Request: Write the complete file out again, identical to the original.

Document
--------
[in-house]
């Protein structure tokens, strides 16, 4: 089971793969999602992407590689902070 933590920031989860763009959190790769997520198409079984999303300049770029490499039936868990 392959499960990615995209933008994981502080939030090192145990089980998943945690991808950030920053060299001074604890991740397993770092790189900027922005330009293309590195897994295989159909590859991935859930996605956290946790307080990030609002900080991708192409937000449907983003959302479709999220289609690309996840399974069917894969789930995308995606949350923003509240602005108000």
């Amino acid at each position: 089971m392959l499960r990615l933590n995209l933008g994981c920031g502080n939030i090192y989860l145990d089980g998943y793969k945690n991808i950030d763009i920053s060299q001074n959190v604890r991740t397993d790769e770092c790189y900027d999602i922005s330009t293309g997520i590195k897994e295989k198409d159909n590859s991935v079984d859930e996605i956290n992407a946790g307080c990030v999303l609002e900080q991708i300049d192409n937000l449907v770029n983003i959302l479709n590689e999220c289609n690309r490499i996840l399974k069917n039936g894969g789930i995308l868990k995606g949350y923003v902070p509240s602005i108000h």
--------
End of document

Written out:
[in-house]
């Protein structure tokens, strides 16, 4: 089971793969999602992407590689902070 933590920031989860763009959190790769997520198409079984999303300049770029490499039936868990 392959499960990615995209933008994981502080939030090192145990089980998943945690991808950030920053060299001074604890991740397993770092790189900027922005330009293309590195897994295989159909590859991935859930996605956290946790307080990030609002900080991708192409937000449907983003959302479709999220289609690309996840399974069917894969789930995308995606949350923003509240602005108000």
């Amino acid at each position: 089971m392959l499960r990615l933590n995209l933008g994981c920031g502080n939030i090192y989860l145990d089980g998943y793969k945690n991808i950030d763009i920053s060299q001074n959190v604890r991740t397993d790769e770092c790189y900027d999602i922005s330009t293309g997520i590195k897994e295989k198409d159909n590859s991935v079984d859930e996605i956290n992407a946790g307080c990030v999303l609002e900080q991708i300049d192409n937000l449907v770029n983003i959302l479709n590689e999220c289609n690309r490499i996840l399974k069917n039936g894969g789930i995308l868990k995606g949350y923003v902070p509240s602005i108000h």